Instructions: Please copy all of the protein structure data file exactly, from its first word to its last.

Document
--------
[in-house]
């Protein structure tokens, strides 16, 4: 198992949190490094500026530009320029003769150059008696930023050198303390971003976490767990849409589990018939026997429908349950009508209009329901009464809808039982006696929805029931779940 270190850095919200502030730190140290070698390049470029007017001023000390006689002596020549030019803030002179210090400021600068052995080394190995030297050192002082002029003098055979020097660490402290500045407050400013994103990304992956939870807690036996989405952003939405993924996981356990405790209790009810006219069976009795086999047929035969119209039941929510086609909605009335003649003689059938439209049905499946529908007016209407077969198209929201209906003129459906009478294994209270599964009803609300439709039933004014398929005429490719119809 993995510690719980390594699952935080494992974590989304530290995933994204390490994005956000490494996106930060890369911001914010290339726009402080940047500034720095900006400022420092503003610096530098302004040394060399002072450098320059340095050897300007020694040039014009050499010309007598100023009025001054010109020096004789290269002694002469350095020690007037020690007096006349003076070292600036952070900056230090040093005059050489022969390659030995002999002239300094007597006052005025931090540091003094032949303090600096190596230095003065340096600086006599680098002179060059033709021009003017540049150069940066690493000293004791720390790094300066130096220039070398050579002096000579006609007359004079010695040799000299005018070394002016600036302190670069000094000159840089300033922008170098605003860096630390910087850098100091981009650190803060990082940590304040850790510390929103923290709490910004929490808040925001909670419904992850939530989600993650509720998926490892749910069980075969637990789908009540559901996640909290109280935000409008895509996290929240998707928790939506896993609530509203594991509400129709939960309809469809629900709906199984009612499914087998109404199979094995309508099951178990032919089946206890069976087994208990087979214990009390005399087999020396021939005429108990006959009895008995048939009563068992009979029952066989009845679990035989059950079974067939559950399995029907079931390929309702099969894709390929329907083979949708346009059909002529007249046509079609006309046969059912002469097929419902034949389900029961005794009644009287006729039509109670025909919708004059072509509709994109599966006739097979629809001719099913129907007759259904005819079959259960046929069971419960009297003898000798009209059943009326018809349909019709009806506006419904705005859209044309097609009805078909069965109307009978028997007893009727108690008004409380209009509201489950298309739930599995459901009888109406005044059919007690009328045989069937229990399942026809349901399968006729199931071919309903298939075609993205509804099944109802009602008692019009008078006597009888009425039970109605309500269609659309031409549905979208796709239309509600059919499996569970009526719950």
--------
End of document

[in-house]
């Protein structure tokens, strides 16, 4: 198992949190490094500026530009320029003769150059008696930023050198303390971003976490767990849409589990018939026997429908349950009508209009329901009464809808039982006696929805029931779940 270190850095919200502030730190140290070698390049470029007017001023000390006689002596020549030019803030002179210090400021600068052995080394190995030297050192002082002029003098055979020097660490402290500045407050400013994103990304992956939870807690036996989405952003939405993924996981356990405790209790009810006219069976009795086999047929035969119209039941929510086609909605009335003649003689059938439209049905499946529908007016209407077969198209929201209906003129459906009478294994209270599964009803609300439709039933004014398929005429490719119809 993995510690719980390594699952935080494992974590989304530290995933994204390490994005956000490494996106930060890369911001914010290339726009402080940047500034720095900006400022420092503003610096530098302004040394060399002072450098320059340095050897300007020694040039014009050499010309007598100023009025001054010109020096004789290269002694002469350095020690007037020690007096006349003076070292600036952070900056230090040093005059050489022969390659030995002999002239300094007597006052005025931090540091003094032949303090600096190596230095003065340096600086006599680098002179060059033709021009003017540049150069940066690493000293004791720390790094300066130096220039070398050579002096000579006609007359004079010695040799000299005018070394002016600036302190670069000094000159840089300033922008170098605003860096630390910087850098100091981009650190803060990082940590304040850790510390929103923290709490910004929490808040925001909670419904992850939530989600993650509720998926490892749910069980075969637990789908009540559901996640909290109280935000409008895509996290929240998707928790939506896993609530509203594991509400129709939960309809469809629900709906199984009612499914087998109404199979094995309508099951178990032919089946206890069976087994208990087979214990009390005399087999020396021939005429108990006959009895008995048939009563068992009979029952066989009845679990035989059950079974067939559950399995029907079931390929309702099969894709390929329907083979949708346009059909002529007249046509079609006309046969059912002469097929419902034949389900029961005794009644009287006729039509109670025909919708004059072509509709994109599966006739097979629809001719099913129907007759259904005819079959259960046929069971419960009297003898000798009209059943009326018809349909019709009806506006419904705005859209044309097609009805078909069965109307009978028997007893009727108690008004409380209009509201489950298309739930599995459901009888109406005044059919007690009328045989069937229990399942026809349901399968006729199931071919309903298939075609993205509804099944109802009602008692019009008078006597009888009425039970109605309500269609659309031409549905979208796709239309509600059919499996569970009526719950």